Amazon Kindle 3 e-book reader
Mobile library downsized and overhauled
Review Even a blind man in a dark room can see what the problem is with eBook readers has been – the cost. Every eBook reader review Reg Hardware has run has been followed by dozens of comments all along the lines of: Nice idea, but how much?
Amazon's Kindle 3: e-book gets new cover
Now Amazon has bitten the bullet and released a new third-generation Kindle eBook reader with the altogether more realistic price of £109 for the Wi-Fi only model and £149 for the Wi-Fi & 3G version which comes with free cellular connectivity. That compares to £207 for the earlier model reviewed here.
Of the two devices it's the cheaper Wi-Fi only version on review here and, in my opinion, it's clearly the one to get. Surely, even the most avid reader doesn't get consumed by the burning urge to buy literature so suddenly that they need a cellular link, and it's not as if hotspots are that hard to find these days.
Get the Kindle 3 in your hand and it soon becomes obvious that, in one sense, you are actually getting rather less for your money. At 190 x 123 x 8.5mm and weighing 241g the new model is 21 per cent smaller and 17 per cent lighter than the Kindle 2, and feels it.
The controls have been subtly modified to accommodate the new smaller format. The page turn keys on either side of the device are now much thinner, though still easy enough to use. The old joystick has been replaced by a decent little navigation pad that, along with the menu key, has migrated down the device to form part of the keyboard layout.
Slight modifications to controls to suit the new size
As well as the traditional white casing, the new device is now available in graphite and seems all the better for it. The back is also now textured and slightly soft-to-the-touch, another small but significant change that makes the new version more pleasant to hold for prolonged periods.
Despite the reduction in overall size the new Kindle still houses a 6in E-Ink screen but it's the new improved Pearl variant. Contrast has been increased, apparently by 50 per cent, while the fonts have been re-jigged to make them more crisp and now include a sans-serif option.
Page turns are around 20 per cent faster
The result is a screen that is certainly more pleasurable to look at and makes the Kindle the most readable device of its type on the market today, though I've yet to try the new Pearl-equipped Sony ebook readers. Amazon also reckons that pages now turn 20 per cent faster than before, but I think it may be underselling itself on that front, as page turns seem even faster to my eye.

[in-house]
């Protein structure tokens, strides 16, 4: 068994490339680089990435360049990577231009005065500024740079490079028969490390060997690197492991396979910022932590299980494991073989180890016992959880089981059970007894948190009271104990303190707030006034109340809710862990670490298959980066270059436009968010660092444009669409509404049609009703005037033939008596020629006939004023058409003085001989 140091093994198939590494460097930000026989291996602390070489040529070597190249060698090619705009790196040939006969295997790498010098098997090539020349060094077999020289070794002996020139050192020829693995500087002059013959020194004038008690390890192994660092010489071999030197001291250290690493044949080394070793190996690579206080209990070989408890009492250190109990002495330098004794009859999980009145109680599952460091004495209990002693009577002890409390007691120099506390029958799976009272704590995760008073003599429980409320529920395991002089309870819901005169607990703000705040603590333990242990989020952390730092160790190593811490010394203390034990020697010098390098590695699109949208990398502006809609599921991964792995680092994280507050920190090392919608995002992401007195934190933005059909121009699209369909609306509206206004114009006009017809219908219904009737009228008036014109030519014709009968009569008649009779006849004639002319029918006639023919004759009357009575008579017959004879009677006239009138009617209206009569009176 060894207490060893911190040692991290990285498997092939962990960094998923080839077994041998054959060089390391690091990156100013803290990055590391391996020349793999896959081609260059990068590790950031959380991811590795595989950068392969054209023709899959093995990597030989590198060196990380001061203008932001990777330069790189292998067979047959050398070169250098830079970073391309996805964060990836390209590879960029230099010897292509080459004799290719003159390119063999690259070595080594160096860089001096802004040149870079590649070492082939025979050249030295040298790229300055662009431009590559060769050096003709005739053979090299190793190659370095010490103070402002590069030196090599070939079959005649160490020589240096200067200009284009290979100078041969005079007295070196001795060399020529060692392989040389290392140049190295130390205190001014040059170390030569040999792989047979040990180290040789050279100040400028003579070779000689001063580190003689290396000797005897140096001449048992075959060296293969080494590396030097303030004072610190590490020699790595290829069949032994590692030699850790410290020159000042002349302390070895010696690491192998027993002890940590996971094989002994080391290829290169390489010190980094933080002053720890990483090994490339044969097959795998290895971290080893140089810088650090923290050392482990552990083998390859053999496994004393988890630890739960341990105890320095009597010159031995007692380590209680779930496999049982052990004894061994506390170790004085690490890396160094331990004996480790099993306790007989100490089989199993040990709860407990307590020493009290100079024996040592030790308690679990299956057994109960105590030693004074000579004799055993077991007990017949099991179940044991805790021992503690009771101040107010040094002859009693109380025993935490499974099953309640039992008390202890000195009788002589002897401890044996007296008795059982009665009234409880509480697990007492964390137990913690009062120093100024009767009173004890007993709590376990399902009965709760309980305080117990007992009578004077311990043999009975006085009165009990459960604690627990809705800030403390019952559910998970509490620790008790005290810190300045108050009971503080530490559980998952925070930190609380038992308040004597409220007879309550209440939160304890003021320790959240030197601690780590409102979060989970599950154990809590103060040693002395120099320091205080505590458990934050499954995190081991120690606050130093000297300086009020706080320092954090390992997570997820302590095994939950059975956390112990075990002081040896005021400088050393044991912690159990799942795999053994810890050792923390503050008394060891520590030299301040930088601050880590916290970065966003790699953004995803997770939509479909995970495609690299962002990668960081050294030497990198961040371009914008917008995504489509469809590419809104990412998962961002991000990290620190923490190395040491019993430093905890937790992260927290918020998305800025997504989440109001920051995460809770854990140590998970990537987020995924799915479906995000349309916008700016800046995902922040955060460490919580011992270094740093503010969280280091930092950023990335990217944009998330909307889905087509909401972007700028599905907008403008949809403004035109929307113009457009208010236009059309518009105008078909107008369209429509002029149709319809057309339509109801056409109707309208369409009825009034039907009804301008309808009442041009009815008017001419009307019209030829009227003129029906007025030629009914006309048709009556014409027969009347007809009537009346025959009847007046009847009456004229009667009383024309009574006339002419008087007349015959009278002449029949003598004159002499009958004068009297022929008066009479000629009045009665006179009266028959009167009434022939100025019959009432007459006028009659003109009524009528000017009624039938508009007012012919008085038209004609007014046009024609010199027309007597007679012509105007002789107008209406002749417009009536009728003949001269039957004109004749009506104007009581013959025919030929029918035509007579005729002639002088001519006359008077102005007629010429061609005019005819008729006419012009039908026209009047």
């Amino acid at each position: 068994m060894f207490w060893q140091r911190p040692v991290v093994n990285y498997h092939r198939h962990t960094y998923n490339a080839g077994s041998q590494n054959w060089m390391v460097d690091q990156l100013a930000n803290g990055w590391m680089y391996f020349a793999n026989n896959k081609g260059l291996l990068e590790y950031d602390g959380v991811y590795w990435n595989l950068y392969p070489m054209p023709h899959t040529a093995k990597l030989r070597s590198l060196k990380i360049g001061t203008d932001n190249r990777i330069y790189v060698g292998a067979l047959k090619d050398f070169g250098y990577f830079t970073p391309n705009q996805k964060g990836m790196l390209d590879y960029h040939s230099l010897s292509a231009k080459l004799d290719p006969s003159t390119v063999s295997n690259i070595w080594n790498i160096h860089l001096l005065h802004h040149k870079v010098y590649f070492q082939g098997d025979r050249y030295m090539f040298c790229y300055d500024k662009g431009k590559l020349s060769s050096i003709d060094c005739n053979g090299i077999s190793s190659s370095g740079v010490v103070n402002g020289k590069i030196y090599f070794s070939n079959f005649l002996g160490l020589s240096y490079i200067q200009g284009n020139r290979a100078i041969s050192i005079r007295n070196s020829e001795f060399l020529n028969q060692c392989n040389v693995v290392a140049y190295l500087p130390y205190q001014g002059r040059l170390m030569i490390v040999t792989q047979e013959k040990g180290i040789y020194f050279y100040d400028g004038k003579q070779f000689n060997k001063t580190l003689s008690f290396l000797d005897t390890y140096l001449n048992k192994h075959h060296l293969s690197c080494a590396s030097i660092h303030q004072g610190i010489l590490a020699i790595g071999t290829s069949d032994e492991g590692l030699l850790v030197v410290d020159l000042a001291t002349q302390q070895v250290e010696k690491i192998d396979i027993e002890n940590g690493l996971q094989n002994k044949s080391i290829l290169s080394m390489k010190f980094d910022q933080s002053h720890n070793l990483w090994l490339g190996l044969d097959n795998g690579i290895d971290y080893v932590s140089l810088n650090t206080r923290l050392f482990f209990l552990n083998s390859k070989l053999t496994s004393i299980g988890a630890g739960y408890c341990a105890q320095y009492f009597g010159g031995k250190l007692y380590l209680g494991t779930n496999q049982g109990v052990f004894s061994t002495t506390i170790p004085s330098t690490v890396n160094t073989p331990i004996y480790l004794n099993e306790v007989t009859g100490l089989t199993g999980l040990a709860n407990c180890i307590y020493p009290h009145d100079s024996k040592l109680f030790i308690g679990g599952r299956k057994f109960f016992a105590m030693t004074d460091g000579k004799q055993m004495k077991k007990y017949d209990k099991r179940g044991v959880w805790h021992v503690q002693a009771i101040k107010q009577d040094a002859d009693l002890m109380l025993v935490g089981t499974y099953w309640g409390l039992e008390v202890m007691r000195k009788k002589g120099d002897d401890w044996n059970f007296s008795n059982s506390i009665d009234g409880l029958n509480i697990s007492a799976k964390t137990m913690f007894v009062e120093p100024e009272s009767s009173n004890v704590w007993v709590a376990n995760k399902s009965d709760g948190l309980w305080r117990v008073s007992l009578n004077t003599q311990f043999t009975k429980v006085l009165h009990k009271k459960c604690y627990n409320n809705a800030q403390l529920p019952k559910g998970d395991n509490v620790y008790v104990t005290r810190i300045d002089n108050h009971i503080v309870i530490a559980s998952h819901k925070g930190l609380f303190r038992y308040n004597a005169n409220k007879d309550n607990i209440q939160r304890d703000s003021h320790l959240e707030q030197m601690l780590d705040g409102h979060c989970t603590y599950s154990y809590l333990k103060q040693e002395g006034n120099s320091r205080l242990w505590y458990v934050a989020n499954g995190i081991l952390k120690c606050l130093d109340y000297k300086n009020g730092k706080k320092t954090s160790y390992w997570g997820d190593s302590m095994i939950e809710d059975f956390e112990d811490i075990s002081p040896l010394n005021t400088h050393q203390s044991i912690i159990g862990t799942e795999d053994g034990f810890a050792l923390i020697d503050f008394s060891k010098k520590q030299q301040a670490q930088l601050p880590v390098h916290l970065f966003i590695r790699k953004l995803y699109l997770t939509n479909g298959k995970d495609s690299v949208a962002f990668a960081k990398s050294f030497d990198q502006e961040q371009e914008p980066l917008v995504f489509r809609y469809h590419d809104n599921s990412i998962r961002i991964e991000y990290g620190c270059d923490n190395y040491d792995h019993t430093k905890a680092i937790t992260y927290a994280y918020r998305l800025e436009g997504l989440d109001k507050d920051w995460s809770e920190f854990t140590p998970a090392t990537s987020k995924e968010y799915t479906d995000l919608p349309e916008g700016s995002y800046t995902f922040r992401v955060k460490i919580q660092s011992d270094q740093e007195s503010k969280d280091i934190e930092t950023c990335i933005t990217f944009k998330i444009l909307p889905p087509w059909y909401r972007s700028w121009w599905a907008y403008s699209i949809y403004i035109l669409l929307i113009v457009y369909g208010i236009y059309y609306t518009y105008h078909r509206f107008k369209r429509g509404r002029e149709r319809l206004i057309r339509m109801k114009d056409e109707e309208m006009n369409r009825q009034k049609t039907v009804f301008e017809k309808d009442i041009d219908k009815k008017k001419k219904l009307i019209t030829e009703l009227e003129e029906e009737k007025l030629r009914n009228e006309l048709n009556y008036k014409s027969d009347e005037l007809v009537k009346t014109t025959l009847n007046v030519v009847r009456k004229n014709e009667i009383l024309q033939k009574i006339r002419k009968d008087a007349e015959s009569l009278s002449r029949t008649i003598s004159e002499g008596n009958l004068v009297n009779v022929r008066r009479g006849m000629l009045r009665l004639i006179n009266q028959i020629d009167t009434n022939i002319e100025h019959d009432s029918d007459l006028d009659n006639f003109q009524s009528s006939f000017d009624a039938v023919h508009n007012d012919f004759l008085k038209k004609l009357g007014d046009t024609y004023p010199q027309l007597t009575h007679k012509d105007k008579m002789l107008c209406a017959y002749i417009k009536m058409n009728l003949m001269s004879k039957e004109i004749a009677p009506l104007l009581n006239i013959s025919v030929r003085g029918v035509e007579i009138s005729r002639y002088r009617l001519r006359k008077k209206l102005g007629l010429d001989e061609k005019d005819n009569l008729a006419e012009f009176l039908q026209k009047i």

Storage has been doubled from the old device's 2GB to 4GB, which means, like the Kindle DX, you have 3.3GB available for your library. You still don't get any sort of memory card expansion but frankly, 3GB should be enough for most people - that's well over 900 AZW copies of The Lord of the Rings – and you can store all or some of your purchased library on Amazon's servers.
The on-board content library can now be organised so you can group your books together as you wish. It's a handy feature that I can't recall being present in the previous Kindles I've tested. A welcome new feature is the "experimental" Webkit browser. Obviously, you can only browse in black and white and it doesn't support Flash but, for a little light browsing, it is more than adequate. More importantly, it works outside the USA, which the old Kindle browser didn't.
The e-book format support hasn't changed which means the Kindle will only handle Amazon's own AZW format along with DRM-free Mobipocket and PDF files. As most good e-book websites such as Feedbooks cater for Mobipocket, the continued lack of ePub support is something you have to learn to live with or shop elsewhere. PDF support claims to have been improved but that just means it will now handles password protected files and the pan/zoom feature has been improved. PDF files still don't reflow.
Another feature that is still experimental is the music player and, like that fitted to earlier Kindles, it's extremely basic and only supports MP3 and Audible. Amazon really should address this. I can't be the only person who wants to listen to music while reading. The text-to-voice system which is still more use for its comedy value than as a tool for consuming books, is still better than nothing for those with clinically poor eyesight.
Certainly a good reader, but lack of ePub file support will irk some
Battery life seems much as before. I've been ploughing through Little Dorrit for over a week and the power gauge is still showing well over 60 per cent, so re-charging is not really an issue. As for content and accessories, well Amazon reckons the UK Kindle store already has over 415,000 titles available, which isn't too shabby and, as El Reg recently reported, the price offering isn't bad either.
For another £50 you can pick up the new combined cover and slide-away reading light that draws its power from the Kindle, rather than requiring batteries. It's not a cheap add-on, but it certainly improved my Kindle experience on one long night flight.
At £109 the Wi-Fi Kindle needs no excuses made for it. The new screen and fonts make it one of the best e-book readers to actually read stuff on, while the smarter and smaller form factor is also very welcome. In response to the new Kindle, Waterstones is now selling the 5in Sony PRS-300 for £99, but for the extra tenner the Kindle 3 seems by far the better choice, unless you really must have ePub file compatibility. ®
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